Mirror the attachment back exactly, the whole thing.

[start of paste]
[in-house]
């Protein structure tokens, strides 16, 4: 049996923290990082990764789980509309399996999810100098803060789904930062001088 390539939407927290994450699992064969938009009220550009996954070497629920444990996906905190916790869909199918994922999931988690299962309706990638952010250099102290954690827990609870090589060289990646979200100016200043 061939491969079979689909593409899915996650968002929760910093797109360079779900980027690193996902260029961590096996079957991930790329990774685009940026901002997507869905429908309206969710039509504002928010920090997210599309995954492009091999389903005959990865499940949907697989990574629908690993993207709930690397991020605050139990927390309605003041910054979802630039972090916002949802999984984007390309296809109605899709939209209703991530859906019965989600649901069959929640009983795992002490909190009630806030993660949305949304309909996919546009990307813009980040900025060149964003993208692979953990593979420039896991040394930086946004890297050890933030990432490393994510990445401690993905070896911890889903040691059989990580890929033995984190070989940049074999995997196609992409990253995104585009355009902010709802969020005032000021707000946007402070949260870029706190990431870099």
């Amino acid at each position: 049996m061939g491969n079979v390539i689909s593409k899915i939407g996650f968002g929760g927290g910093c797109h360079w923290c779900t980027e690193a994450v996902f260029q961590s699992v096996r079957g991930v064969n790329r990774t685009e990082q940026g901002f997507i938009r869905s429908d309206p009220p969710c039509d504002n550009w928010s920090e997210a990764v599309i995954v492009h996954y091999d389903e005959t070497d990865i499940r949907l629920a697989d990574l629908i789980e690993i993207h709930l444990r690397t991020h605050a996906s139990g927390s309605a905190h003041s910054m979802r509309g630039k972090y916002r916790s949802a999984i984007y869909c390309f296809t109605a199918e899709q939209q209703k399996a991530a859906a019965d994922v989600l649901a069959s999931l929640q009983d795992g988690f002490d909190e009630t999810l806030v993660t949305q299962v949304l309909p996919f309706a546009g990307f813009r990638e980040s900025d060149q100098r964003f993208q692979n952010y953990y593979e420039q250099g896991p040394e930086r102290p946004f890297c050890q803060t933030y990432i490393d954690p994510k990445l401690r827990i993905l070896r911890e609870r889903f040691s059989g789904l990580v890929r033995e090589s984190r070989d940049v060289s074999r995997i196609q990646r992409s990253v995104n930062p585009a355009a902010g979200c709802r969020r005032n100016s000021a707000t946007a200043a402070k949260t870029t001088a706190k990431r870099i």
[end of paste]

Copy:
[in-house]
């Protein structure tokens, strides 16, 4: 049996923290990082990764789980509309399996999810100098803060789904930062001088 390539939407927290994450699992064969938009009220550009996954070497629920444990996906905190916790869909199918994922999931988690299962309706990638952010250099102290954690827990609870090589060289990646979200100016200043 061939491969079979689909593409899915996650968002929760910093797109360079779900980027690193996902260029961590096996079957991930790329990774685009940026901002997507869905429908309206969710039509504002928010920090997210599309995954492009091999389903005959990865499940949907697989990574629908690993993207709930690397991020605050139990927390309605003041910054979802630039972090916002949802999984984007390309296809109605899709939209209703991530859906019965989600649901069959929640009983795992002490909190009630806030993660949305949304309909996919546009990307813009980040900025060149964003993208692979953990593979420039896991040394930086946004890297050890933030990432490393994510990445401690993905070896911890889903040691059989990580890929033995984190070989940049074999995997196609992409990253995104585009355009902010709802969020005032000021707000946007402070949260870029706190990431870099």
């Amino acid at each position: 049996m061939g491969n079979v390539i689909s593409k899915i939407g996650f968002g929760g927290g910093c797109h360079w923290c779900t980027e690193a994450v996902f260029q961590s699992v096996r079957g991930v064969n790329r990774t685009e990082q940026g901002f997507i938009r869905s429908d309206p009220p969710c039509d504002n550009w928010s920090e997210a990764v599309i995954v492009h996954y091999d389903e005959t070497d990865i499940r949907l629920a697989d990574l629908i789980e690993i993207h709930l444990r690397t991020h605050a996906s139990g927390s309605a905190h003041s910054m979802r509309g630039k972090y916002r916790s949802a999984i984007y869909c390309f296809t109605a199918e899709q939209q209703k399996a991530a859906a019965d994922v989600l649901a069959s999931l929640q009983d795992g988690f002490d909190e009630t999810l806030v993660t949305q299962v949304l309909p996919f309706a546009g990307f813009r990638e980040s900025d060149q100098r964003f993208q692979n952010y953990y593979e420039q250099g896991p040394e930086r102290p946004f890297c050890q803060t933030y990432i490393d954690p994510k990445l401690r827990i993905l070896r911890e609870r889903f040691s059989g789904l990580v890929r033995e090589s984190r070989d940049v060289s074999r995997i196609q990646r992409s990253v995104n930062p585009a355009a902010g979200c709802r969020r005032n100016s000021a707000t946007a200043a402070k949260t870029t001088a706190k990431r870099i």